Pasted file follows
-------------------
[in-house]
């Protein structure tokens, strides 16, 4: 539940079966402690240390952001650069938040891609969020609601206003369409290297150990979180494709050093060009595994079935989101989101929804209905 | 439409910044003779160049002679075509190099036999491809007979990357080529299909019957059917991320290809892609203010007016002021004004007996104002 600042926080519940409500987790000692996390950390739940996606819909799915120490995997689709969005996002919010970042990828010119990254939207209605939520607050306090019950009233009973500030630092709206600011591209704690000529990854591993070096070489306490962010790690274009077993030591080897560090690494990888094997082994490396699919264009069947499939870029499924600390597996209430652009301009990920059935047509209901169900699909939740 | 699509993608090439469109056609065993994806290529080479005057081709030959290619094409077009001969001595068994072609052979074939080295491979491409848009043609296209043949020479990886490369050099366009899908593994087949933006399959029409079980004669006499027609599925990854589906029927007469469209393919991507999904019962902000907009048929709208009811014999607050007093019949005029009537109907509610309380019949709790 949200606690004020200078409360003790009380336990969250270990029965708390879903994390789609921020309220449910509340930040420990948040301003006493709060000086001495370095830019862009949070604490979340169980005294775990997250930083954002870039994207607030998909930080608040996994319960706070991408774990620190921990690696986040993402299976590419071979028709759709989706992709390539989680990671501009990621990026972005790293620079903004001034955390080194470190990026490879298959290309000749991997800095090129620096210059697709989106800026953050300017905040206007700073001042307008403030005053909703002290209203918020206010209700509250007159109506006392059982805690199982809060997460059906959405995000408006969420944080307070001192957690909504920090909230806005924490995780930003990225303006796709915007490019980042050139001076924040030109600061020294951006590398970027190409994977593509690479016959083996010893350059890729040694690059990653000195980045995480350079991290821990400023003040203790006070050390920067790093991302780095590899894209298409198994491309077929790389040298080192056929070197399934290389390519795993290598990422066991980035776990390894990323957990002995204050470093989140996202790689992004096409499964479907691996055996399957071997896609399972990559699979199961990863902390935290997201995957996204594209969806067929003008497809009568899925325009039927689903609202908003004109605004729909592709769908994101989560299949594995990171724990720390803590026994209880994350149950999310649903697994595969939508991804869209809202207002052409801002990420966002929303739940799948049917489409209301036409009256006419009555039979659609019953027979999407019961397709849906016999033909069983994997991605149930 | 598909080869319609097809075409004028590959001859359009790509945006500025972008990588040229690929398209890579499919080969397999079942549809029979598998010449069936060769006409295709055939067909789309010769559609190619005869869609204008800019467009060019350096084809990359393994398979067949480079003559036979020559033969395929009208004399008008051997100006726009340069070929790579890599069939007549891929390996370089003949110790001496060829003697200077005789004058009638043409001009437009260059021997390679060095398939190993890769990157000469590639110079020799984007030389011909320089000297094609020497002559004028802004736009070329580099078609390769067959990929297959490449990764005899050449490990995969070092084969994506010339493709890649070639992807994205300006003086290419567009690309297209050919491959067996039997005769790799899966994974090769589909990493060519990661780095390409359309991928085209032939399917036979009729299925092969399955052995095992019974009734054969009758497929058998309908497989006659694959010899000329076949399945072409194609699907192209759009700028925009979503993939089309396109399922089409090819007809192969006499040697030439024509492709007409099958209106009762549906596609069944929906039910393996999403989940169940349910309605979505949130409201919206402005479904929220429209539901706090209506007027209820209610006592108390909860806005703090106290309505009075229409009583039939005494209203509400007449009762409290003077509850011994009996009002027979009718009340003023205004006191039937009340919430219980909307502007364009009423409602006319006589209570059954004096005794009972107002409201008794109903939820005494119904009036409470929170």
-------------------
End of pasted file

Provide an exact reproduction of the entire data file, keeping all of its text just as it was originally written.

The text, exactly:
[in-house]
């Protein structure tokens, strides 16, 4: 539940079966402690240390952001650069938040891609969020609601206003369409290297150990979180494709050093060009595994079935989101989101929804209905 | 439409910044003779160049002679075509190099036999491809007979990357080529299909019957059917991320290809892609203010007016002021004004007996104002 600042926080519940409500987790000692996390950390739940996606819909799915120490995997689709969005996002919010970042990828010119990254939207209605939520607050306090019950009233009973500030630092709206600011591209704690000529990854591993070096070489306490962010790690274009077993030591080897560090690494990888094997082994490396699919264009069947499939870029499924600390597996209430652009301009990920059935047509209901169900699909939740 | 699509993608090439469109056609065993994806290529080479005057081709030959290619094409077009001969001595068994072609052979074939080295491979491409848009043609296209043949020479990886490369050099366009899908593994087949933006399959029409079980004669006499027609599925990854589906029927007469469209393919991507999904019962902000907009048929709208009811014999607050007093019949005029009537109907509610309380019949709790 949200606690004020200078409360003790009380336990969250270990029965708390879903994390789609921020309220449910509340930040420990948040301003006493709060000086001495370095830019862009949070604490979340169980005294775990997250930083954002870039994207607030998909930080608040996994319960706070991408774990620190921990690696986040993402299976590419071979028709759709989706992709390539989680990671501009990621990026972005790293620079903004001034955390080194470190990026490879298959290309000749991997800095090129620096210059697709989106800026953050300017905040206007700073001042307008403030005053909703002290209203918020206010209700509250007159109506006392059982805690199982809060997460059906959405995000408006969420944080307070001192957690909504920090909230806005924490995780930003990225303006796709915007490019980042050139001076924040030109600061020294951006590398970027190409994977593509690479016959083996010893350059890729040694690059990653000195980045995480350079991290821990400023003040203790006070050390920067790093991302780095590899894209298409198994491309077929790389040298080192056929070197399934290389390519795993290598990422066991980035776990390894990323957990002995204050470093989140996202790689992004096409499964479907691996055996399957071997896609399972990559699979199961990863902390935290997201995957996204594209969806067929003008497809009568899925325009039927689903609202908003004109605004729909592709769908994101989560299949594995990171724990720390803590026994209880994350149950999310649903697994595969939508991804869209809202207002052409801002990420966002929303739940799948049917489409209301036409009256006419009555039979659609019953027979999407019961397709849906016999033909069983994997991605149930 | 598909080869319609097809075409004028590959001859359009790509945006500025972008990588040229690929398209890579499919080969397999079942549809029979598998010449069936060769006409295709055939067909789309010769559609190619005869869609204008800019467009060019350096084809990359393994398979067949480079003559036979020559033969395929009208004399008008051997100006726009340069070929790579890599069939007549891929390996370089003949110790001496060829003697200077005789004058009638043409001009437009260059021997390679060095398939190993890769990157000469590639110079020799984007030389011909320089000297094609020497002559004028802004736009070329580099078609390769067959990929297959490449990764005899050449490990995969070092084969994506010339493709890649070639992807994205300006003086290419567009690309297209050919491959067996039997005769790799899966994974090769589909990493060519990661780095390409359309991928085209032939399917036979009729299925092969399955052995095992019974009734054969009758497929058998309908497989006659694959010899000329076949399945072409194609699907192209759009700028925009979503993939089309396109399922089409090819007809192969006499040697030439024509492709007409099958209106009762549906596609069944929906039910393996999403989940169940349910309605979505949130409201919206402005479904929220429209539901706090209506007027209820209610006592108390909860806005703090106290309505009075229409009583039939005494209203509400007449009762409290003077509850011994009996009002027979009718009340003023205004006191039937009340919430219980909307502007364009009423409602006319006589209570059954004096005794009972107002409201008794109903939820005494119904009036409470929170």